Making delicious maple syrup is not strictly a New England endeavor. Pennsylvanians have been doing it for hundreds of years. In fact, you can make your own syrup using the maple trees located right in your own backyard!
All you need to make your own maple syrup is the right tools, a bit of knowledge about maple trees, a brief lesson on how to tap the trees and collect the sap, and how to turn that sap into a tasty treat!
Keep reading to learn more about the joys of maple sugaring in Pennsylvania!
How To Collect Maple Syrup In Your Backyard
Before you tap your first tree to collect the sap used to make maple syrup, you’ll need to assemble the necessary tools.
Here’s what you’ll need to successfully tap a maple tree:
- A portable drill with a clean, sharp 5/16” bit
- Spouts for the tap holes (choose from metal spouts, plastic spouts with plastic tubing or homemade spouts using hollowed out pieces of sumac)
- Storage containers to collect the sap (choose from metal or plastic buckets or empty, clean gallon milk jugs)
If your buckets should have a small hole a few inches below the lip so it can hang on the spout to collect the running sap. And be sure to add a shield of covers over your bucket or container to prevent rainwater, leaves, dirt or debris from contaminating your sap.
Now that you have everything you need to tap and collect maple sap, there are few things you need to know before you actually tap your first tree:
- Locate any native maple tree with a trunk diameter that is great than 11”
- For ease of collecting sap, most taps are located between two and four feet above the ground
- Avoid previous tap holes by a few inches to minimize tree wounds
- Trees with a trunk diameter greater than 11” can support one tap; trees with a trunk diameter between 18” and 24” can support two taps; trees with a trunk diameter greater than 24” can support three taps
- The best time to tap a tree is when the daily temperature range from 40°F- 50°F with overnight lows of about 20s (Typically between February and early April)
- During the month-long season, a healthy maple tree can produce approximately 10 gallons of sap or 1 quart of maple syrup
- Sugaring season ends when the overnight temperatures no longer dip below freezing temperatures
Ok, now you’re ready to tap your first tree. Gather all of your necessary tools, identify the trees you wish to tap (make sure the diameters are greater than 11”), and determine the number of taps you’ll need. Then perform the following steps:
- Insert the bit of the cordless drill into the trunk and slightly angle it upward
- Drill a hole approximately 2” to 3” deep and clear out any dust or debris
- Insert the spout and gently tap it into the tree with a rubber mallet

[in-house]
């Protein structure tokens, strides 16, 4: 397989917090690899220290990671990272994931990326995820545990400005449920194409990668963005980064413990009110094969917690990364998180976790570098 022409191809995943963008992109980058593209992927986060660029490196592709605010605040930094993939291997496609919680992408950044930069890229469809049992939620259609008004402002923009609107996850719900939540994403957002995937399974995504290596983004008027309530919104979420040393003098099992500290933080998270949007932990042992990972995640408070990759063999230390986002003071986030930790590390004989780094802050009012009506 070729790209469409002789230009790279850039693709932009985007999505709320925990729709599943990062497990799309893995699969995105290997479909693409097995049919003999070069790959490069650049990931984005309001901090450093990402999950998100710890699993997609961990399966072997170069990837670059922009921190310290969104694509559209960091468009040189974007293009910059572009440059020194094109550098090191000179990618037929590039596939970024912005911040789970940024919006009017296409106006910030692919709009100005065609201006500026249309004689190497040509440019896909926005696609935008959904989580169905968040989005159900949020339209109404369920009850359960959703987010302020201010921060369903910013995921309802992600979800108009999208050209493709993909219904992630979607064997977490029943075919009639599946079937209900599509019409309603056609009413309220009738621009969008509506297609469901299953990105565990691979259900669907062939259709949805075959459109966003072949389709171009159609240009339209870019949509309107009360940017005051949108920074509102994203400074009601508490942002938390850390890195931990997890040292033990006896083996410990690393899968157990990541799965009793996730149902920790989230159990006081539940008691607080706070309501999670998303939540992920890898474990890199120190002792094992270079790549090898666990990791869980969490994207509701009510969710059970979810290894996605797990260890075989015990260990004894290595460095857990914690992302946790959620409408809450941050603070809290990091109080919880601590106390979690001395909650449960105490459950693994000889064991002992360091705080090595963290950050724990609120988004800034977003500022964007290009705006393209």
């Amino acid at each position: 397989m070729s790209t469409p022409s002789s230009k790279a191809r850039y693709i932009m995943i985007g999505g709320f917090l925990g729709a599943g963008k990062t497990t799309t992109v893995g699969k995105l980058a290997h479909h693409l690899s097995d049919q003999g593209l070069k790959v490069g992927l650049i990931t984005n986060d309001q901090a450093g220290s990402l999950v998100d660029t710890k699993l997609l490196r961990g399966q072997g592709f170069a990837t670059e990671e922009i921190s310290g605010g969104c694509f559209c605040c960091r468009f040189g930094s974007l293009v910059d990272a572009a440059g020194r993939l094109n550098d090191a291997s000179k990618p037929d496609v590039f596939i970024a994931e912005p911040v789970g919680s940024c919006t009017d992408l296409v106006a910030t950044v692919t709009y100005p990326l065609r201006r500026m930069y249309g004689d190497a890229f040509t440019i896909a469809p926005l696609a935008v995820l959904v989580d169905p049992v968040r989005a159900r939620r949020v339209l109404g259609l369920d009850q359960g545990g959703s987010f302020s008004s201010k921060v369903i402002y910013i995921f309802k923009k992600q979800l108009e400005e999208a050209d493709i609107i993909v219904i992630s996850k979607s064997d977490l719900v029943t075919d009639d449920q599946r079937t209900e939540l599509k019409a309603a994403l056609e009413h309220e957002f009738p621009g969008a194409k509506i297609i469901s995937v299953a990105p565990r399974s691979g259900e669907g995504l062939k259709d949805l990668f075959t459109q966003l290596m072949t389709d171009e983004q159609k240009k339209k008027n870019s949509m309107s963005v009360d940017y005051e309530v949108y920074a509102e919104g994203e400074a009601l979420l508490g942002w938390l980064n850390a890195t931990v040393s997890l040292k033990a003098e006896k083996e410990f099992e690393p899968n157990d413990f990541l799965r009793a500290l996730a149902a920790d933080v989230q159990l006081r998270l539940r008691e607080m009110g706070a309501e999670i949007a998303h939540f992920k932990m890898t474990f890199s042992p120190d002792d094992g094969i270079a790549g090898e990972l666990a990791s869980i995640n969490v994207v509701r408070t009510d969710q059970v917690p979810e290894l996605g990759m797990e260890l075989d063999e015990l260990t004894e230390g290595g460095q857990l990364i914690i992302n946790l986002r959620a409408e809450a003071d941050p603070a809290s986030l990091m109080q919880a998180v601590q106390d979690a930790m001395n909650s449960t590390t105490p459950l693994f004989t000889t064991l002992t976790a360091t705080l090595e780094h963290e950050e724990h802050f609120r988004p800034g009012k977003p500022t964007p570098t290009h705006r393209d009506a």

- Attach the container to the hook on the spout or place the container at the base of the tree and secure it using heavy blocks of wood or bricks
- Be sure to cover your container
- Empty your container at least once a day (especially if the temperatures are warmer than usual)
When you go to empty your container for the first time do not be surprised to find that it is filled with water. The sap that comes out of the is mostly water which contains only 2%-3% sugar. To produce the syrup, you’ll need to boil off the water.
How to Make Maple Syrup
Now that you’ve collected multiple gallons of raw sap, it’s time to boil and refine it to make maple syrup!
You’ll need a shallow, aluminum baking pan, a candy thermometer, a small mesh strainer with handle, a small funnel, paper towels, and several empty jars to store the finished product.
To boil and refine your sap:
- Place and secure the shallow pan over an outside fire or grill
- Fill the pan with the raw sap
- Heat the raw until boiling to evaporate the water
- As the water evaporates, add more raw sap to the pan
- When all of the water has evaporated, the remaining sugar becomes thick and dark
- Relocate the remaining sugar to a large pot to finish the process on the kitchen stovetop
- Using a candy thermometer, determine if the sap is finished boiling. It should be about 212°F
- Ladle the sap into a paper towel-lined mesh strainer to remove any sediment
- Add the filtered contents to an empty pitcher
- While the syrup is still hot, empty it into the empty jars using a funnel
- Cap the jars tightly, store them on their sides to create a better seal, and store them in a cool, dry place
- Once a jar is opened, store it in a refrigerator to prevent the syrup from spoiling
Maple Festivals in PA
If you enjoy backyard maple sugaring, you’ll be happy to know that Pennsylvania hosts multiple maple festivals each year!
Some of PA’s most popular maple festivals include:
And if you want to make backyard maple sugaring a regular hobby, be sure to visit the Northwest Pennsylvania Maple Association to learn more about this fun (and delicious) endeavor!
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